Call Wormwatch maybe? Could recommend a treatment and egg count regimen for you?
     
  6. Nattyh

    Nattyh Guest

    Thank kp and Blackbat - I never knew about wormwatch!

    I did ring the vet this morning.

    Ok.
    Apparently roundworms are not a 'resistant' worm, so if as he is pooing these out ad lib. 24hrs after I had him drenched, then he most definately was not wormed 10 days ago. What a big surprise :}

    The vet's advice was to worm him again in 3 to 4 weeks with an oral wormer paste and then wait another 4 weeks and put him on a some sort of 5 day wormer course.

    Sorry to those interested I can't remember exactly what the 5 day course was called, but basically I have to do him again in a month and then he will have another treatment from the vet a month after that.

    Poor little boy :(

    Thanks again kp and blackbat.:))

    PS the roundworms are STILL coming out ! Disgusting!!
     
  7. wormwatch

    wormwatch Active Member

    Roundworms (Parascaris equorum) resistant to ivermectin (and probably abamectin and moxidectin) are present in WA. These are typically also resistant to fenbendazole (Panacur) - either single or 5-day dose. Generally a treatment with pyrantel or morantel remains effective, but the only real way to know efficacy is by testing pre- and post-treatment.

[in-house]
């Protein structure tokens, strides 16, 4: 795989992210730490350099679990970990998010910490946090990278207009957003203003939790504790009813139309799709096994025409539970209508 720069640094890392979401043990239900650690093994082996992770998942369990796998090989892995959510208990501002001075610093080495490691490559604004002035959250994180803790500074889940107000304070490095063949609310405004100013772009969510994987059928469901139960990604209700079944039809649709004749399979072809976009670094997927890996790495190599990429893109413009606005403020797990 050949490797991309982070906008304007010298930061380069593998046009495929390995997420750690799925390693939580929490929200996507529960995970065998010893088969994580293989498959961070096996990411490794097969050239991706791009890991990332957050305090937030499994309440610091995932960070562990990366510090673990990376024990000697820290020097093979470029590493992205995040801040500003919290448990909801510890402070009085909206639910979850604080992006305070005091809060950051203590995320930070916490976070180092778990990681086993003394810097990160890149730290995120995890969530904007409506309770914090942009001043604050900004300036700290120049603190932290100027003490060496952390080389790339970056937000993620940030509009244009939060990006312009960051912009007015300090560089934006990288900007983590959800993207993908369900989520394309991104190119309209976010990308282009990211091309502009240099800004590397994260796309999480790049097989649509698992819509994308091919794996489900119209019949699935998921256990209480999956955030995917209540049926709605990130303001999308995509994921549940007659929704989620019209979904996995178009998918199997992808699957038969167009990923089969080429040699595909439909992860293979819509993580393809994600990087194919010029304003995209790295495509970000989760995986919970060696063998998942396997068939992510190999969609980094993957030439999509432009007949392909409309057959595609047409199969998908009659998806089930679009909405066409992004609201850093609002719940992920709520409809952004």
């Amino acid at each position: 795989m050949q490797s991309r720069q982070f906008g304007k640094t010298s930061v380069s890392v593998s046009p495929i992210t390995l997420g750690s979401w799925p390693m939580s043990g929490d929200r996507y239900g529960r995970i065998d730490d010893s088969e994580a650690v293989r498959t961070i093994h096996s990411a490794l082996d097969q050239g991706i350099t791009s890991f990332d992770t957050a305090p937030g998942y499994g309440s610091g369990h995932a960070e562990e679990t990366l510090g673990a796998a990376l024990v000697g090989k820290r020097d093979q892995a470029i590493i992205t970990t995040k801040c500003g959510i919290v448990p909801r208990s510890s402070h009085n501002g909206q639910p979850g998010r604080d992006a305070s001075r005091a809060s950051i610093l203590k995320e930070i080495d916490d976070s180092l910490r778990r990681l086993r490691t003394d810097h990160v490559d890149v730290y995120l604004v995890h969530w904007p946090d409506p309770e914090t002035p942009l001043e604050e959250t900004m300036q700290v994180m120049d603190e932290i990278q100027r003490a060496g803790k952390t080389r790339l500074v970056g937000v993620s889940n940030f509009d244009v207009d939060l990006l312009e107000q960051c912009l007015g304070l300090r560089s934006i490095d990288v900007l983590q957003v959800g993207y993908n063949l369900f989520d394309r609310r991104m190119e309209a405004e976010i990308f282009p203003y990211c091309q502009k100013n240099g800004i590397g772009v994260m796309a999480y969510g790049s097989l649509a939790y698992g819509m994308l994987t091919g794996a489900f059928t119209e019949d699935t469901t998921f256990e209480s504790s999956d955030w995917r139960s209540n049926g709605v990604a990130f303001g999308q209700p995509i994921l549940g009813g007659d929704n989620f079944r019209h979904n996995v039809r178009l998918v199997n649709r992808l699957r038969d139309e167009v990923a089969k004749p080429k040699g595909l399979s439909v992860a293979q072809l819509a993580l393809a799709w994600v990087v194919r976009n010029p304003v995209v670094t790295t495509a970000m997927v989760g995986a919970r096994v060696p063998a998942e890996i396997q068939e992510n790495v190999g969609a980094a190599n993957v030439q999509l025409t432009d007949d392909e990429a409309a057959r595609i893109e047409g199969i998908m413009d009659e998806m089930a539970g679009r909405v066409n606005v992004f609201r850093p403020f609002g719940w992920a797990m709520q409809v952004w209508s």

Last edited: Jun 18, 2012
  8. Noelle

    Noelle Gold Member

    That's revolting Natty (and I just happen to be eating my lunch as well :p ) .

    Excuse my ignorance if my next questions seem dumb, but if the roundworms are resistant to ivermectin then what is making them pass through with the manure? Is it another active worming agent or is this just a natural process, seeing as the worms are alive. Do wormers kill the worms in the gut and they are passed out dead or can they still be alive when they hit the ground?

    I really should do more reading up on this stuff. We just worm our horses and dont think anymore about it. I have never seen any worms in their manure, dead or alive. (Not that I am saying that they may not be there, just that I cant see them.)
     
  9. wattle6180

    wattle6180 Gold Member

    Noelle the worms that are resistant may very well be being "carried" through with the mass of paralysed(dead) other types of worm the horse is infested with :(
     
  10. Floggadog

    Floggadog Guest